China's Economic Shift Seen by IEA in Gasoline Demand Tea Leaves

  • Gasoline demand rises 10.4 percent in first 10 months of 2015
  • Car usage a ``wild card'' for demand growth next year

China’s gasoline demand growth exceeded expectations in the first 10 months of the year, underscoring the country’s shift away from heavy manufacturing, according to the International Energy Agency.

Gasoline demand from January to October increased 10.4 percent compared with the same period last year to about 230,000 barrels a day, the Paris-based agency said in its monthly Oil Market Report released Friday. This growth rate contrasted to weak diesel and fuel oil consumption, according to the energy adviser to developed nations.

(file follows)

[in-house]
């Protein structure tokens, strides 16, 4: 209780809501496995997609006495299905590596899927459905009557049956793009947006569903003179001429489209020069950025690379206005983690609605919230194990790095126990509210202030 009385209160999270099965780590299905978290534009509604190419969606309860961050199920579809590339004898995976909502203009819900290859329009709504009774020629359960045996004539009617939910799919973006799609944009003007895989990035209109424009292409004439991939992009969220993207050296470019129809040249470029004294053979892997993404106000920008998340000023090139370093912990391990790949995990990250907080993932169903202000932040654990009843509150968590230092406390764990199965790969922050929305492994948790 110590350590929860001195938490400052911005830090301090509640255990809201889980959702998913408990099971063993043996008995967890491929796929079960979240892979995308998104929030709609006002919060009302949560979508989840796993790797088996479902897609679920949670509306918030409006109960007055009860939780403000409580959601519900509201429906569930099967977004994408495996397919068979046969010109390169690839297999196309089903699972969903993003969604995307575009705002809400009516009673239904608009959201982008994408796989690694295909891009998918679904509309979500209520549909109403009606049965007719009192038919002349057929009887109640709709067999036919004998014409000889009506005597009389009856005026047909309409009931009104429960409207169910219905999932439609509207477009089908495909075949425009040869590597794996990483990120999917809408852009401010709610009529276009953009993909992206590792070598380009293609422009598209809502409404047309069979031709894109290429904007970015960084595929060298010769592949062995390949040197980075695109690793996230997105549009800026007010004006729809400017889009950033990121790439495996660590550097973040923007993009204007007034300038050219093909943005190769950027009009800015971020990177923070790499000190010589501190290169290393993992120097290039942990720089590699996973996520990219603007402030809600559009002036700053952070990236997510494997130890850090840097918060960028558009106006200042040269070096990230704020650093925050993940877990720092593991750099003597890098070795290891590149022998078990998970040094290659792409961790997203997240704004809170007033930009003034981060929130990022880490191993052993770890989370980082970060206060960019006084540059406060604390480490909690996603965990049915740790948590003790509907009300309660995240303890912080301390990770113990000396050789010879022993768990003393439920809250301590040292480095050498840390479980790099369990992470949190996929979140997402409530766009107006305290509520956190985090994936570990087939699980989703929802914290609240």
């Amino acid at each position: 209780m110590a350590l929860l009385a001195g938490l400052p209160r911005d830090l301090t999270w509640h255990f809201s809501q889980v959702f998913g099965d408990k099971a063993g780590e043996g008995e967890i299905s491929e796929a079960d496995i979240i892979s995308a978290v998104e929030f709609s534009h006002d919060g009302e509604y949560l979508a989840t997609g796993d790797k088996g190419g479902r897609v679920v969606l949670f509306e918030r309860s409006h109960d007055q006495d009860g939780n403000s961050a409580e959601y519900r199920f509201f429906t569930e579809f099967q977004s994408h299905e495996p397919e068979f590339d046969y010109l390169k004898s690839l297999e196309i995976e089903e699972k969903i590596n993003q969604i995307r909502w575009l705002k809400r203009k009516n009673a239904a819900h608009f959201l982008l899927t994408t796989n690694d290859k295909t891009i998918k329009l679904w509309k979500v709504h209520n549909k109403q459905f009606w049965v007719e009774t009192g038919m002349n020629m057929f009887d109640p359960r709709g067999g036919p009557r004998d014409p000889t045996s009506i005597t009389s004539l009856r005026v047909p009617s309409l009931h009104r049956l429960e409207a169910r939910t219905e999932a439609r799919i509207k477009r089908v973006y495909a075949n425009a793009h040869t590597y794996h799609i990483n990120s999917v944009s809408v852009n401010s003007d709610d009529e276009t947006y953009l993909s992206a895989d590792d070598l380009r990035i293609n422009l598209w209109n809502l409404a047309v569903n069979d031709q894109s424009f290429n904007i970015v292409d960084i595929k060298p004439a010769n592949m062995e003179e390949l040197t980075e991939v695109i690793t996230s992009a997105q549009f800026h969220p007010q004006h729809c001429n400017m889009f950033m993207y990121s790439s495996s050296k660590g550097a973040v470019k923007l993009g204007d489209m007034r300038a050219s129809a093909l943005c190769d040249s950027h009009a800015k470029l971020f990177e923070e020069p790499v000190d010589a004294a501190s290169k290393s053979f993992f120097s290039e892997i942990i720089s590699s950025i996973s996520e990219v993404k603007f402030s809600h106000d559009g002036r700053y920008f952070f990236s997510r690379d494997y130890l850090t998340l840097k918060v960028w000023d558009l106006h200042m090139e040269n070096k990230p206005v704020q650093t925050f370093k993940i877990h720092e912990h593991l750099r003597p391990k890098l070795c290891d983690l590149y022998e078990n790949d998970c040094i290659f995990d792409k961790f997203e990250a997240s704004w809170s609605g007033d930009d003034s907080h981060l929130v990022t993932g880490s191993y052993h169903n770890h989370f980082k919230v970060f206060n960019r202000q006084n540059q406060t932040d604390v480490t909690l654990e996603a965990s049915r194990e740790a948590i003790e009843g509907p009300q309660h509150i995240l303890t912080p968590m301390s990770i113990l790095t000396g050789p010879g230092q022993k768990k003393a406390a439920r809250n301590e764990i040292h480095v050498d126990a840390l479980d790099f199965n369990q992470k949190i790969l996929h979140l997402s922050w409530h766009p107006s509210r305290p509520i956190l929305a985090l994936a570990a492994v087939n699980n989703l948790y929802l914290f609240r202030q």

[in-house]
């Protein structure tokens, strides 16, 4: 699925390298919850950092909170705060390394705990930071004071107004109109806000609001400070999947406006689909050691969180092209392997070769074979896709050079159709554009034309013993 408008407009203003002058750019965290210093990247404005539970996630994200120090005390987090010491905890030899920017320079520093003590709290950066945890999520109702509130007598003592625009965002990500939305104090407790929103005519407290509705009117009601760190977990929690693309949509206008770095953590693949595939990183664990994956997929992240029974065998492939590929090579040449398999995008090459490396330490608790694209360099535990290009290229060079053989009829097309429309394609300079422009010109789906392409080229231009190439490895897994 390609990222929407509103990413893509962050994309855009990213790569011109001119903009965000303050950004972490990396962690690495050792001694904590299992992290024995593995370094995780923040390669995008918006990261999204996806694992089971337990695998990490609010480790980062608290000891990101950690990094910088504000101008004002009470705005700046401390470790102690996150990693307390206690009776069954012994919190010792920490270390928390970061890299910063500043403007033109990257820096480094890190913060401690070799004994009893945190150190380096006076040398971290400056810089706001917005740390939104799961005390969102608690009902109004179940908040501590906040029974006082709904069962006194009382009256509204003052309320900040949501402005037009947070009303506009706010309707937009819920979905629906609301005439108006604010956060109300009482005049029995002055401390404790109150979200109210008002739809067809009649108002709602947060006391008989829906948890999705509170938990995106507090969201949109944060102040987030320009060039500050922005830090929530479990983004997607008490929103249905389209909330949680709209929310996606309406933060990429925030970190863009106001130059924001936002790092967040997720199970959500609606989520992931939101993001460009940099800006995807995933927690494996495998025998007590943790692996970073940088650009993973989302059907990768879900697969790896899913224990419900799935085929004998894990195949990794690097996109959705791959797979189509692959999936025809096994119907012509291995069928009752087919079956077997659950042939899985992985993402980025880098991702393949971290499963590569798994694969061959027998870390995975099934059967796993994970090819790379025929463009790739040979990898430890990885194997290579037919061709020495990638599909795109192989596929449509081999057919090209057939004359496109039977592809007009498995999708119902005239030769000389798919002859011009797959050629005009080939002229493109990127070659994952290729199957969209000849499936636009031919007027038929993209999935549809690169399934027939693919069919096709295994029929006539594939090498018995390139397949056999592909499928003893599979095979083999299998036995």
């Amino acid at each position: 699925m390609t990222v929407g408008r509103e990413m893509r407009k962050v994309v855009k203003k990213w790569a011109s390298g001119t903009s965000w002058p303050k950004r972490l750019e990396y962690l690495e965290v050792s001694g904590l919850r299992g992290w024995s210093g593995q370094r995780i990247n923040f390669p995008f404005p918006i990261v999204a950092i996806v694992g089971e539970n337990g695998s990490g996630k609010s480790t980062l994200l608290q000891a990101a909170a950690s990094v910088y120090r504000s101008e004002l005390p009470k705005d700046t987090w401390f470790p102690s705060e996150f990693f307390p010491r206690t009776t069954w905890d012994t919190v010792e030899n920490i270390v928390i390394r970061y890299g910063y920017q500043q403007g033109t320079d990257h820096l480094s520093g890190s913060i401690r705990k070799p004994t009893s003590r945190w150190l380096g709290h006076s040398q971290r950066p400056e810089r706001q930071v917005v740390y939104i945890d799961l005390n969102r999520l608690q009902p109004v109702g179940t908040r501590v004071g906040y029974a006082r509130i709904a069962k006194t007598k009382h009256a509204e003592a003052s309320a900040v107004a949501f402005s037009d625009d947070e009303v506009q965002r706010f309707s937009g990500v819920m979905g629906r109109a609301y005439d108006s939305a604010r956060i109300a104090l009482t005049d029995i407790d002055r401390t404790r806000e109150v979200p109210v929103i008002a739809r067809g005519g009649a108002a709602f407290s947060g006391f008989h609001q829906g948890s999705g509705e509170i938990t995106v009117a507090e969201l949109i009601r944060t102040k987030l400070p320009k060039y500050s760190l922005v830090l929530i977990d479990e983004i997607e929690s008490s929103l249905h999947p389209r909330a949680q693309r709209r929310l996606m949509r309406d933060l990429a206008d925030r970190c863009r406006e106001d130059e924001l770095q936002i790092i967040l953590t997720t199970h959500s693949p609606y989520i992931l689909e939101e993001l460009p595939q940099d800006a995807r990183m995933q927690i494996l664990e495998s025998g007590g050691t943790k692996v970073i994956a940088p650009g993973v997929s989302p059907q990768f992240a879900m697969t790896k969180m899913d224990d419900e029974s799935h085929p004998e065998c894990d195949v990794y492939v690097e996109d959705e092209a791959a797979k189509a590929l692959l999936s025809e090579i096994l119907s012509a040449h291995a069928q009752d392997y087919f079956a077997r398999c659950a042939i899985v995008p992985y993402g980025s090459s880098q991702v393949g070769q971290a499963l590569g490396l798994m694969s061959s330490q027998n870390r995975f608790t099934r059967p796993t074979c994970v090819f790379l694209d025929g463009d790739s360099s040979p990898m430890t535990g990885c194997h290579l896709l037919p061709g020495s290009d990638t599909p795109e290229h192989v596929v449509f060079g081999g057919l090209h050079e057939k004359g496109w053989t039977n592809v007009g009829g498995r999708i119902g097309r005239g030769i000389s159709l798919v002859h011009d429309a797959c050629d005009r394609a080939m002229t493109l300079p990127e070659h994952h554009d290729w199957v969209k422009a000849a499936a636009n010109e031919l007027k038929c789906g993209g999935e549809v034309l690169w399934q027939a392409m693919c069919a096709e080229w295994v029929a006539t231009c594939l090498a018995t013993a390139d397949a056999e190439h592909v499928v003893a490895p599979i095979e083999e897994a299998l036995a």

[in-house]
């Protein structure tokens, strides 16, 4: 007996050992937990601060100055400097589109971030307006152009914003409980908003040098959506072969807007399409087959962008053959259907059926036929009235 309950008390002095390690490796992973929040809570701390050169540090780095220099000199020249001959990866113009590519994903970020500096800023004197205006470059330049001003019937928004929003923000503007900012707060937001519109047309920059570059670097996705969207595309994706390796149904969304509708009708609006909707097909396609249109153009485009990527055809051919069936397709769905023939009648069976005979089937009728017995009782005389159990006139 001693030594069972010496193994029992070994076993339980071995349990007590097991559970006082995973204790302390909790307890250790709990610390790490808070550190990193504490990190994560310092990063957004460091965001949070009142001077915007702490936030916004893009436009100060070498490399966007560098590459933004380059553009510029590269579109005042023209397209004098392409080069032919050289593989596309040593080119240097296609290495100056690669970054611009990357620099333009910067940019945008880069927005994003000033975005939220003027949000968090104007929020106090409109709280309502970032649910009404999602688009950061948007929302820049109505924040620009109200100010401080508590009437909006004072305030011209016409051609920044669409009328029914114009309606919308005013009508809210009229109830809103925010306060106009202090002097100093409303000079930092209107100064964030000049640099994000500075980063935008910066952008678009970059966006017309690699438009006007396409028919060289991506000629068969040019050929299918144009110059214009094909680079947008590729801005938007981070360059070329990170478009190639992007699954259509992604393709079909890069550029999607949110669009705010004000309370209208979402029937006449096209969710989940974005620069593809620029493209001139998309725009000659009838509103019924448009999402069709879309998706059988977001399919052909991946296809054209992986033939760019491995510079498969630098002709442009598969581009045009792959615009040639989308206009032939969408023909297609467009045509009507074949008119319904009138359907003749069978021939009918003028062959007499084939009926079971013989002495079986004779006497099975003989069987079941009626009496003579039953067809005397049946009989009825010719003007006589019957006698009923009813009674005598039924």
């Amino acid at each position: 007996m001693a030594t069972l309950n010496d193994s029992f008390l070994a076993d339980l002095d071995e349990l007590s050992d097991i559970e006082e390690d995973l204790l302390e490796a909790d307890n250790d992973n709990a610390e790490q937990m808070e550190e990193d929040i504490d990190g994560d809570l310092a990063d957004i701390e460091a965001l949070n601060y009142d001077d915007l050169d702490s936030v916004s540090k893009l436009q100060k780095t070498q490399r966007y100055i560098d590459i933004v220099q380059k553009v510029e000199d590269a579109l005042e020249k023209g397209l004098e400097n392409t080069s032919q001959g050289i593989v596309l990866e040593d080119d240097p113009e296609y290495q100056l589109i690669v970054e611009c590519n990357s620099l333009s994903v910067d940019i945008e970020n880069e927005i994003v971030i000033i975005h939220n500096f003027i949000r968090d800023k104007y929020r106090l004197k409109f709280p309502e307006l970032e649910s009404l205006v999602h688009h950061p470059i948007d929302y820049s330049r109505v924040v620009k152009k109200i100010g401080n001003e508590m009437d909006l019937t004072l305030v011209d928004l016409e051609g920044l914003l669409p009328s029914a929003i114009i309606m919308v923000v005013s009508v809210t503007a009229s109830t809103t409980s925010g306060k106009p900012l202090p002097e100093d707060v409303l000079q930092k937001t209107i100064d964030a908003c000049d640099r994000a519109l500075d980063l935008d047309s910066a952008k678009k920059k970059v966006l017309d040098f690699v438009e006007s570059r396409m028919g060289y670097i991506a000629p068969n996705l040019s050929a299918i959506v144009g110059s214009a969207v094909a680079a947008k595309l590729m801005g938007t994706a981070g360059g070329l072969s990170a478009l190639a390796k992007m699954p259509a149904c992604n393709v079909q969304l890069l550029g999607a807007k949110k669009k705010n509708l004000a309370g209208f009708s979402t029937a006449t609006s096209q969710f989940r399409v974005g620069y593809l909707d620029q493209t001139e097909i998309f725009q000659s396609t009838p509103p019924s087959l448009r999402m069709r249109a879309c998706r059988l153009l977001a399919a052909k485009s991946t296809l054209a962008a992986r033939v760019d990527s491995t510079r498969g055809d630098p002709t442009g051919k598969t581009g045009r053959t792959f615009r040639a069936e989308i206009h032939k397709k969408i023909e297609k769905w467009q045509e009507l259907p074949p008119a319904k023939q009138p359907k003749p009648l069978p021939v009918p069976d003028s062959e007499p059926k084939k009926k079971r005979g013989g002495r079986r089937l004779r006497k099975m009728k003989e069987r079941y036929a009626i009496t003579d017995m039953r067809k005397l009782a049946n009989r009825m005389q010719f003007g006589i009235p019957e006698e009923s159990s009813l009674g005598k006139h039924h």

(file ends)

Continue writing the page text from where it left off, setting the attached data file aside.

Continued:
The divergence from other fuels supports “the increasingly compelling argument that the Chinese economy is undergoing a structural transformation -- shifting from heavy manufacturing/exports towards a more domestically-focused economy,” the IEA said.

While gasoline demand growth this year has surpassed expectations, the pace is seen lagging the 400,000 barrel-a-day implied by China’s robust car sales. Idle or under-utilized vehicles “potentially stores up persistent strong gains in Chinese gasoline demand for many years to come,” the IEA said in its report.

Diesel demand, a barometer of the country’s industrial activity, is forecast to stay flat or fall in 2016, while gasoline consumption will rise by 200,000 barrels a day, according to the IEA. The difficulty in predicting vehicle usage is “a potential wild card for the 2016 Chinese demand forecasts,” it said.

— With assistance by Sarah Chen

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